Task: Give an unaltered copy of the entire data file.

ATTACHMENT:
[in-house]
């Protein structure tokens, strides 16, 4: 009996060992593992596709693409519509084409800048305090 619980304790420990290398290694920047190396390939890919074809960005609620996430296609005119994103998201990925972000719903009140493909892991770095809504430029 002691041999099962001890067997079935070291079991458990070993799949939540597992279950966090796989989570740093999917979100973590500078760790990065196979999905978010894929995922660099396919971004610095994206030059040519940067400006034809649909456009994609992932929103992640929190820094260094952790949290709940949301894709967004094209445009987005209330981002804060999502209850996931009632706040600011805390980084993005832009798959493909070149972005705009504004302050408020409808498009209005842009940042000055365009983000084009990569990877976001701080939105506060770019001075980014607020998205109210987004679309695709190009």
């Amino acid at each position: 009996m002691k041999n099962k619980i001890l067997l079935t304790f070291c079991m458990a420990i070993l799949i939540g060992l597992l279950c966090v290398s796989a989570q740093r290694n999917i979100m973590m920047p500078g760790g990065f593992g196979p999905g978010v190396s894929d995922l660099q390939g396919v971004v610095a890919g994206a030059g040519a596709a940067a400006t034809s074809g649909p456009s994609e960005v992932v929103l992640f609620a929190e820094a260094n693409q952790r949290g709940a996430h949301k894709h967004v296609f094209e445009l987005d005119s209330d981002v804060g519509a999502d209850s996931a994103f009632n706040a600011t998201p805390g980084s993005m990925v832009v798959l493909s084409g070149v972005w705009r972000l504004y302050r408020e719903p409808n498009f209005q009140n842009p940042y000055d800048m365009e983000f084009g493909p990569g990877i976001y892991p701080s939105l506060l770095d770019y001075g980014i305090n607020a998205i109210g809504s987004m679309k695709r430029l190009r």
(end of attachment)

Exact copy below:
[in-house]
């Protein structure tokens, strides 16, 4: 009996060992593992596709693409519509084409800048305090 619980304790420990290398290694920047190396390939890919074809960005609620996430296609005119994103998201990925972000719903009140493909892991770095809504430029 002691041999099962001890067997079935070291079991458990070993799949939540597992279950966090796989989570740093999917979100973590500078760790990065196979999905978010894929995922660099396919971004610095994206030059040519940067400006034809649909456009994609992932929103992640929190820094260094952790949290709940949301894709967004094209445009987005209330981002804060999502209850996931009632706040600011805390980084993005832009798959493909070149972005705009504004302050408020409808498009209005842009940042000055365009983000084009990569990877976001701080939105506060770019001075980014607020998205109210987004679309695709190009």
């Amino acid at each position: 009996m002691k041999n099962k619980i001890l067997l079935t304790f070291c079991m458990a420990i070993l799949i939540g060992l597992l279950c966090v290398s796989a989570q740093r290694n999917i979100m973590m920047p500078g760790g990065f593992g196979p999905g978010v190396s894929d995922l660099q390939g396919v971004v610095a890919g994206a030059g040519a596709a940067a400006t034809s074809g649909p456009s994609e960005v992932v929103l992640f609620a929190e820094a260094n693409q952790r949290g709940a996430h949301k894709h967004v296609f094209e445009l987005d005119s209330d981002v804060g519509a999502d209850s996931a994103f009632n706040a600011t998201p805390g980084s993005m990925v832009v798959l493909s084409g070149v972005w705009r972000l504004y302050r408020e719903p409808n498009f209005q009140n842009p940042y000055d800048m365009e983000f084009g493909p990569g990877i976001y892991p701080s939105l506060l770095d770019y001075g980014i305090n607020a998205i109210g809504s987004m679309k695709r430029l190009r």